Do you want to be Queen for a Day? This question was often heard coming from my TV. On the screen, cameras would zoom in on an unsuspecting Queen for a Day audience member. Little did I dream, when my friend Gerri got us tickets for the October 29, 1956, show, that that surprised audience member would be me!
When we arrived at the theater, we were each handed a card on which to write what we would like to have if we were chosen to be Queen for a Day. I wrote repair car—and was chosen to be a contestant.
Onstage, when it was my turn to speak, I told the show’s host, Jack Bailey, my story.
After being married for 13 years, my darling husband, Ray, took our family on a vacation to Lake Tahoe. On the third day of the trip, at age 36, he died of a massive heart attack. I was left with two daughters, four and eight, and an unexpected gift—I was pregnant. Eight months later, I had a baby boy whom I named after his father. In order to help meet my financial obligations each month, I cared for two other children during the day. At that time, my car was in desperate need of repairs, which I couldn’t afford.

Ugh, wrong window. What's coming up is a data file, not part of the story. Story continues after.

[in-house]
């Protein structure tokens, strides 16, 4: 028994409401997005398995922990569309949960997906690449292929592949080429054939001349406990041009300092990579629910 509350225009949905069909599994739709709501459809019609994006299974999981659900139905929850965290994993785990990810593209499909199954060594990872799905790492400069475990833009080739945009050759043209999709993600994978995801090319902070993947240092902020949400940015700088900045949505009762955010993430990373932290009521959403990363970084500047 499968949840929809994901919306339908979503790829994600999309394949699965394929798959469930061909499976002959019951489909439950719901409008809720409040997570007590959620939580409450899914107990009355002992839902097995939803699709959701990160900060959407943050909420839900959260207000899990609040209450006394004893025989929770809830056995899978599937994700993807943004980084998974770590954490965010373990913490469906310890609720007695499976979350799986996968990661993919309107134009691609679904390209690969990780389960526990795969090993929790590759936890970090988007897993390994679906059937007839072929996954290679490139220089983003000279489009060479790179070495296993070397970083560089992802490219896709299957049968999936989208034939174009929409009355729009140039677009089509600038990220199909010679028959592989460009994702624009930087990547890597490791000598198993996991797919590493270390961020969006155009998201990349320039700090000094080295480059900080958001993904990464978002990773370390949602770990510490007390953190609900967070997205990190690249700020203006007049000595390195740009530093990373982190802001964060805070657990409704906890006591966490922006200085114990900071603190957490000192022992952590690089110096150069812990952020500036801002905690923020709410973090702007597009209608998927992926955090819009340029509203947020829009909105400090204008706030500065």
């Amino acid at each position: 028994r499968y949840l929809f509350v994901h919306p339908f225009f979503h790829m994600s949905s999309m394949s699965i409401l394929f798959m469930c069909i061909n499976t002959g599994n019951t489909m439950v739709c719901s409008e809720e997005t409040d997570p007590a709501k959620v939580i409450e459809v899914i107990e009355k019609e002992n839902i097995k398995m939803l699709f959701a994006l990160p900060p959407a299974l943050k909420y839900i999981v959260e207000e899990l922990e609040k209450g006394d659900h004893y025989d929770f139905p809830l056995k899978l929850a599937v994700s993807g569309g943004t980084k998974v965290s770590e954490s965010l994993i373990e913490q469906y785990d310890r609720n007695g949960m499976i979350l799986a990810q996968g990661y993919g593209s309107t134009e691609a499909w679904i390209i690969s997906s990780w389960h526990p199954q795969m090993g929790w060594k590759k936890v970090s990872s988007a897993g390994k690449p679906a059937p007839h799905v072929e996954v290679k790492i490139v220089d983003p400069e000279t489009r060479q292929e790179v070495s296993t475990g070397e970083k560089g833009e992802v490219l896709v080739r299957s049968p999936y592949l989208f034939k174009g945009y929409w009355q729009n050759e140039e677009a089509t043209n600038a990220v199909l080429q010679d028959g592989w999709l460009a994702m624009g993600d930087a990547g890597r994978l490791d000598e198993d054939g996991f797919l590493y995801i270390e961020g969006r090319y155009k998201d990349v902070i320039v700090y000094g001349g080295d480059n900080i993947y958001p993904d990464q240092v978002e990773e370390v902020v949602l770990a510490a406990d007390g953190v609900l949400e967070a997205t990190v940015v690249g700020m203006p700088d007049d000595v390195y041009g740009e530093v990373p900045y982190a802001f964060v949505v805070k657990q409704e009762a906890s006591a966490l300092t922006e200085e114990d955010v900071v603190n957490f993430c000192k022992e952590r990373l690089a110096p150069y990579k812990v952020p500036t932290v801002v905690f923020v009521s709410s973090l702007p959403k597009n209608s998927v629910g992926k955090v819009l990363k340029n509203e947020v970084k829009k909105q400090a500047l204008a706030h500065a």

“God may have taken my husband,” I said, finishing my story, “but he gave me a son.”
The audience applause meter overwhelmingly indicated that I was voted Queen for a Day.
I was swept off my feet when the robe and crown were fitted to me. A dozen red roses were placed in my arms. Photographers snapped my picture as I sat on the Queen for a Day throne. The prizes included a $500 college fund for my nine-month-old son, a trip to San Francisco for two, one $50 gift certificate for clothes from the Spiegel catalog, toys for my two girls, car repairs from Pep Boys, a set of luggage, a dishwasher, an Ironrite iron, a Helbros watch, and Sarah Coventry jewelry.
I also was invited to meet Ginger Rogers, and my face was done by a professional makeup artist. A very good haul for 1956!
My youngest daughter recalls coming home from school that day and thinking the house seemed to be filled with flowers and gifts from the show! My oldest daughter remembers seeing me out front holding the roses with a huge smile on my face.
In 1957, I married another wonderful man. Phil was a widower with two children named Richard and Laurie. My children’s names were Lynne, Leslie, and Ray. The three L’s and two R’s were a sign that we were meant to be.
We’d been married 47 years when he passed away in 2005. Together we had five children, ten grandchildren, and 18 great-grandchildren.